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Open Text Corp. plans to buy U.S. security software firm Carbonite Inc. for US$800-million, boosting the services it can sell to larger companies while gaining a greater foothold among smaller businesses.

Open Text has become one of Canada’s largest software companies with a market cap of $15.2-billion through frequent acquisitions, focusing largely on business-to-business software that can offered through the cloud. Its suite of services for enterprises includes customer-management software, process automation and cybersecurity.

The latter is Carbonite’s focus. The company, named after the fictional impenetrable substance used to trap the character Han Solo in the Star Wars film The Empire Strikes Back, purports to make its clients’ data similarly impenetrable with secure backups. By acquiring it, Waterloo, Ont.-based Open Text gains access to Carbonite’s brings with it 300,000 small and medium-sized business (SMB) clients and eight million professional users.

“It opens up the potential for Open Text to build a meaningful SMB revenue stream,” Richard Tse of National Bank Financial said in a research note.

The deal will see Open Text buy Boston-based Carbonite for US$23 a share, a 25-per-cent premium over Friday’s closing price on the Nasdaq. But that price is more than 20 per cent lower than Carbonite was trading for last February before it purchased Colorado cybersecurity company Webroot Inc., a US$619-million deal that caused analysts to raise concerns about Carbonite’s debt load.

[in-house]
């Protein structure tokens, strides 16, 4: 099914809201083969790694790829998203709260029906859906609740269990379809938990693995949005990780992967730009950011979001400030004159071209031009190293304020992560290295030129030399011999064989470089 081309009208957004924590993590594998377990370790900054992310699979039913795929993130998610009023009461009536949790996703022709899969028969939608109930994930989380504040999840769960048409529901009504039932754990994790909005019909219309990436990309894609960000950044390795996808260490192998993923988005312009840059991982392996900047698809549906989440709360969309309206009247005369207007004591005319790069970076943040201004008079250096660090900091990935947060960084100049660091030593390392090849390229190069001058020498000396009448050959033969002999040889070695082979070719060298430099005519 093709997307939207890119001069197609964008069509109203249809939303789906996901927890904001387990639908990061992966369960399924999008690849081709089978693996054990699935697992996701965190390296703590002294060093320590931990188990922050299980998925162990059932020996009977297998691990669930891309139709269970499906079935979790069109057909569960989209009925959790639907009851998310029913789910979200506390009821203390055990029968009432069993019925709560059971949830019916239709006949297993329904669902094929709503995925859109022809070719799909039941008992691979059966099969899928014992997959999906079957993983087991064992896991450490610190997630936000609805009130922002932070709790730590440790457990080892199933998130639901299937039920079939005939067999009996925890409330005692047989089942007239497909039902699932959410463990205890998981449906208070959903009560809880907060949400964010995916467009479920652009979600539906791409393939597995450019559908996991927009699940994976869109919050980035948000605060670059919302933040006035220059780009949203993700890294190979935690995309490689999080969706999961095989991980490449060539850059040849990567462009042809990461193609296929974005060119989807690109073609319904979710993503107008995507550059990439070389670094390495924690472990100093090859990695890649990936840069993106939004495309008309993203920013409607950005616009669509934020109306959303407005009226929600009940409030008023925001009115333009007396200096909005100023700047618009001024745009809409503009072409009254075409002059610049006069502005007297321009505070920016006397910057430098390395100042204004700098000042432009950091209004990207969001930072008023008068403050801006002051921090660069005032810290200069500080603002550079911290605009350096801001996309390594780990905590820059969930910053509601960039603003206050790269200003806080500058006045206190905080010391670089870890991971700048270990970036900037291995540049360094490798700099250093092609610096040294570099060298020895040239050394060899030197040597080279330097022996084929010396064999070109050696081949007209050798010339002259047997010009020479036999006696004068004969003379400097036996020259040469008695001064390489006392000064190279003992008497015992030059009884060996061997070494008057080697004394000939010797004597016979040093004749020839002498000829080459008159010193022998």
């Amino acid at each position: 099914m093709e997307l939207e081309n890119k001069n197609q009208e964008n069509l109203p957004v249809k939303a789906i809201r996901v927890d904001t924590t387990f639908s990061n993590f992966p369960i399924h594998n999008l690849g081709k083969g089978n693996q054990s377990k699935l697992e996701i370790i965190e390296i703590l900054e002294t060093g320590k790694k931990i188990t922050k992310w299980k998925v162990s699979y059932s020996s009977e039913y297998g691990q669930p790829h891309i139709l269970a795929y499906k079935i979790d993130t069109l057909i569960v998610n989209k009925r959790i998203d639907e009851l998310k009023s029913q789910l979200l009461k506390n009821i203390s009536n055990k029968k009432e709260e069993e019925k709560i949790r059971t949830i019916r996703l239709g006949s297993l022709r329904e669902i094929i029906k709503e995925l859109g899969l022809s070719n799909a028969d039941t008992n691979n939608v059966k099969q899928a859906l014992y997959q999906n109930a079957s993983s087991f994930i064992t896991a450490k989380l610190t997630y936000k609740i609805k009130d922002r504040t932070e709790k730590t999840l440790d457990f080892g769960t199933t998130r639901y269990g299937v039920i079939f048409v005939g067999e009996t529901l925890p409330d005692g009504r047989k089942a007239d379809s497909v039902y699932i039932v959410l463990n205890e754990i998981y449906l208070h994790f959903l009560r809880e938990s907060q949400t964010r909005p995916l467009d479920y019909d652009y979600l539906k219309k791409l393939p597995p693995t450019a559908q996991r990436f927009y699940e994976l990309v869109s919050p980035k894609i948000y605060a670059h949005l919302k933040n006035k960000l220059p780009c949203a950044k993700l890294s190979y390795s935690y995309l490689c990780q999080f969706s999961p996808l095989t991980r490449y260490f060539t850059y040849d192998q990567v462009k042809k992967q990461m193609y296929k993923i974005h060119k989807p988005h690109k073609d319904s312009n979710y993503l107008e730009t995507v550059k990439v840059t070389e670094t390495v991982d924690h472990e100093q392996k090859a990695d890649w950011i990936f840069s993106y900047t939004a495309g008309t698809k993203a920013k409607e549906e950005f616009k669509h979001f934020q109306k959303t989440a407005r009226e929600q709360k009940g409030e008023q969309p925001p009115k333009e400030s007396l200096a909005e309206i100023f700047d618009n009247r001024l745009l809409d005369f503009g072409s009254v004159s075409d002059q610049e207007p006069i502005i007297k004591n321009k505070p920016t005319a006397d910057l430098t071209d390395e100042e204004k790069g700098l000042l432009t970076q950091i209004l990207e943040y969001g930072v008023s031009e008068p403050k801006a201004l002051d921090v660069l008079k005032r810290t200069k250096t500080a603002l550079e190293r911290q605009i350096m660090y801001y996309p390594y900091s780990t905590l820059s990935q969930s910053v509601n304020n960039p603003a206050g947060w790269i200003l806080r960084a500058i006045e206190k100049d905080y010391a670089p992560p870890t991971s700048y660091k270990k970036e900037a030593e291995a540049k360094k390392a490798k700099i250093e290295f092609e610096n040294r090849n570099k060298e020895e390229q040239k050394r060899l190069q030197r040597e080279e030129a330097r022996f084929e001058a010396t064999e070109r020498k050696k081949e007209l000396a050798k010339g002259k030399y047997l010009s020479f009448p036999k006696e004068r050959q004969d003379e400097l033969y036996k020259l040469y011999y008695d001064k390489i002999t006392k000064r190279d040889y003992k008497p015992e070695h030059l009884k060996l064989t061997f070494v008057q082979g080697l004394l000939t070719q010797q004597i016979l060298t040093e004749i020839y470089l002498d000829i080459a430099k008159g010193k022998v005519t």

Including the debt and other items, Open Text’s offer values Carbonite at more than US$1.4-billion. It said it would make the purchase with cash and its line of credit and expects the deal to close in 90 days.

“We think that is a great route to market,” Open Text chief executive officer Mark Barrenechea said in an interview. Buying Carbonite would also further bolster its security offerings for businesses’ “endpoints” – connected devices ranging from mobile devices to connected sensors in industrial machines, he said.

Open Text announced the purchase before markets opened Monday. Its Toronto-listed shares closed up 2.4 per cent, at $56.27. Carbonite’s Nasdaq-listed shares shot up 24.6 per cent and closed just below the takeover price of $22.96.

Analyst Gabriel Leung of Beacon Securities Ltd. said it is a good acquisition for Open Text, highlighting the recurring revenues it would bring.

Scotia Capital analyst Paul Steep, meanwhile, raised his target price for Open Text’s Nasdaq-listed shares to US$46, from US$43. Carbonite could push Open Text’s cloud-service gross margins higher, Mr. Steep said. And while this marks Open Text’s largest cloud-focused acquisition to date, he believes more could come soon, seeing “a growing universe of potential acquisitions to help accelerate cloud growth.”

Despite its continued growth by acquisition, some investors have become frustrated in recent months with Open Text’s slower organic growth. When the company reported negligible organic revenue in the quarter ending in June of this year and said its fourth-quarter 2019 organic revenue would be in the low single digits, its shares fell 9 per cent.

Mr. Barrenechea said the Carbonite purchase fits into Open Text’s “total growth strategy," which includes boosting revenues not just through acquisitions but organically. Within Open Text, he estimated Carbonite’s potential organic revenue growth would be in the low single digits.

Open Text’s largest acquisition came in 2016, when it bought Dell Technologies Inc.’s enterprise content division for US$1.62-billion. The company has since kept up its M&A strategy with smaller buys. In October, 2018, it announced it would buy the Atlanta-area data-management company Liaison Technologies Inc. for US$310-million. And in February, it revealed that it would spend US$75-million on the Colorado legal-tech company Catalyst Repository Systems Inc.

Open Text said in its most recent quarterly report that it had US$1-billion cash and a US$750-million line of credit for acquisitions. Mr. Barrenechea said that despite the US$1.42-billion value of the Carbonite purchase, he would not rule out further near-term acquisitions.

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